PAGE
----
Esther Yoona Cho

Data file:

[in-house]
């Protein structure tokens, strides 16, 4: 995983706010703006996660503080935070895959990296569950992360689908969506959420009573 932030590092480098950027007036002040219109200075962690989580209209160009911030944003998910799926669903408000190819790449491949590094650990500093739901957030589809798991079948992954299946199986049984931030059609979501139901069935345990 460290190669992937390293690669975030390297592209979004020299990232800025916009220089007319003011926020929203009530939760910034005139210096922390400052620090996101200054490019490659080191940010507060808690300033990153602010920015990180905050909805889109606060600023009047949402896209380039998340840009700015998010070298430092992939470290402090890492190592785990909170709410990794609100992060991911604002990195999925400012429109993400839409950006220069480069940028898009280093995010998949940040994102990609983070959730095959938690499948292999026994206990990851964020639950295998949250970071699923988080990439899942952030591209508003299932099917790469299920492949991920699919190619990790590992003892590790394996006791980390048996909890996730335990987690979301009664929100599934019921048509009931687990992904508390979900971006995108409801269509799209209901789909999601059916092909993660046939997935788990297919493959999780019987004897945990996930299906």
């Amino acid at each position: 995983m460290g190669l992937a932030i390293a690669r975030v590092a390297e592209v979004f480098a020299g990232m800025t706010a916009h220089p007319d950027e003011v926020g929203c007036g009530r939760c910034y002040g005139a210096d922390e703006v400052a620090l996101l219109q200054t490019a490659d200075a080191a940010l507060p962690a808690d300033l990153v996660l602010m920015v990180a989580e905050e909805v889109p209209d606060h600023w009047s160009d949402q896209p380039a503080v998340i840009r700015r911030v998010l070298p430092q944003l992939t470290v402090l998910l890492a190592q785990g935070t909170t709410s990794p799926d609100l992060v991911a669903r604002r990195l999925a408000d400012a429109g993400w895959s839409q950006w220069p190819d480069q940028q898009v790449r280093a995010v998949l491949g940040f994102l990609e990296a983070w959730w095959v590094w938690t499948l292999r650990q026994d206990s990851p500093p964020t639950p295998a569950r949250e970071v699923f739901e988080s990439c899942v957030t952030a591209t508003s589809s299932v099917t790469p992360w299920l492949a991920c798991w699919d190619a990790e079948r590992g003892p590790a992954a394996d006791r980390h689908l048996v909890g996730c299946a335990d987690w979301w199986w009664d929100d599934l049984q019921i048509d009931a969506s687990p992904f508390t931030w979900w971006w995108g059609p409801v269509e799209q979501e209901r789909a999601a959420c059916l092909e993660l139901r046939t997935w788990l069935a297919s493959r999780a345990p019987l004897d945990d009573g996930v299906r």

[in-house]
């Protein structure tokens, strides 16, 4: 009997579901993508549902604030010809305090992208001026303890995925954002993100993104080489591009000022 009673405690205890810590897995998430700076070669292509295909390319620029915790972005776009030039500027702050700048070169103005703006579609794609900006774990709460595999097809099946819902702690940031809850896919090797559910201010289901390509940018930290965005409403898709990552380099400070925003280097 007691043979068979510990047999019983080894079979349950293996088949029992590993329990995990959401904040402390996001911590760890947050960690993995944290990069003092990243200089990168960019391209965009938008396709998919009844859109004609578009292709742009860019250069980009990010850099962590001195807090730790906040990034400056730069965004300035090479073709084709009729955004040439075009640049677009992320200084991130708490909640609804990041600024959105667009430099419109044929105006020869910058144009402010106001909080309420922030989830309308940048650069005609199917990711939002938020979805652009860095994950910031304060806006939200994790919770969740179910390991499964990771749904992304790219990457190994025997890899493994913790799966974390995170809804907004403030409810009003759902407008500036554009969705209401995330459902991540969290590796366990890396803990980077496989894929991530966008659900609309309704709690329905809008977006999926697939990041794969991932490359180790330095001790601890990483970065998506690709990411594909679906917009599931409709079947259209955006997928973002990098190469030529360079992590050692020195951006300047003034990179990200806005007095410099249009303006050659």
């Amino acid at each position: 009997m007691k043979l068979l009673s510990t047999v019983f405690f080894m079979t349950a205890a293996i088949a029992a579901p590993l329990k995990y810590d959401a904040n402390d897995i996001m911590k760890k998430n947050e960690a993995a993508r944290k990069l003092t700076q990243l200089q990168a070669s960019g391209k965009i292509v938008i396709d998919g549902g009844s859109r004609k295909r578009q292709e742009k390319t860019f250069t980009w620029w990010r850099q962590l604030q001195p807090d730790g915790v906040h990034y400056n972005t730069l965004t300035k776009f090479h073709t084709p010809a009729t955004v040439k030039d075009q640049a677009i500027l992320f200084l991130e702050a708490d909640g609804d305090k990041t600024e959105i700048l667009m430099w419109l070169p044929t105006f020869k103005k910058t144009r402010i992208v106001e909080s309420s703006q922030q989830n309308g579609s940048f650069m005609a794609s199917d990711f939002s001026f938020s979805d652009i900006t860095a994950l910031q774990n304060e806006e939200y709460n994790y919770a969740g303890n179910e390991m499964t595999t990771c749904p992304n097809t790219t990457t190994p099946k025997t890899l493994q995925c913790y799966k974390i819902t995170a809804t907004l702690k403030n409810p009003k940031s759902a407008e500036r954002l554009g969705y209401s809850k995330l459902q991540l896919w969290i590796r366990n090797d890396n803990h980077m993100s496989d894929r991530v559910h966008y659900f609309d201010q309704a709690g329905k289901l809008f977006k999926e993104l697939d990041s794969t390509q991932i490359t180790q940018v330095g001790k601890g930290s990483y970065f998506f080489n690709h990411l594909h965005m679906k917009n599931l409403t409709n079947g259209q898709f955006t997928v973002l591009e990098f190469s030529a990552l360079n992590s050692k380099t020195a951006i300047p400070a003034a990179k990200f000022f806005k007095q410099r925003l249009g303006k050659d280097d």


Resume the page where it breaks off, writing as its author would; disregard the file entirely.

Drawing primarily on in-depth interviews with Asian and Latino undocumented young adults in California, I address the question: How do race and ethnicity shape pathways of incorporation for undocumented young adults? The racialization of undocumented status that equates “illegal” with “Latino” not only has signicant consequences for those who fit within the physical imagery of this identity, but also for those who fall outside of it. Hence, I also specically ask: How do those who can “pass” as documented navigate their everyday lives? Undocumented Asians serve as an interesting case to explore this question in particular, as they reside at the intersection of two racialization processes - the invisible stigma of undocumented immigration status and the visible identity of a non-threatening model minority. My findings show that race indeed operates to simultaneously shield Asian undocumented young adults from and expose them to the detriments of their precarious immigration status in diverse institutional and relational contexts. Therefore, they navigate a delicate position of invisible illegality that is produced and maintained by the broader systemic landscape of racialization and its manifestations in the action and inaction of immigration enforcement, co-ethnoracial community members, and the individuals themselves.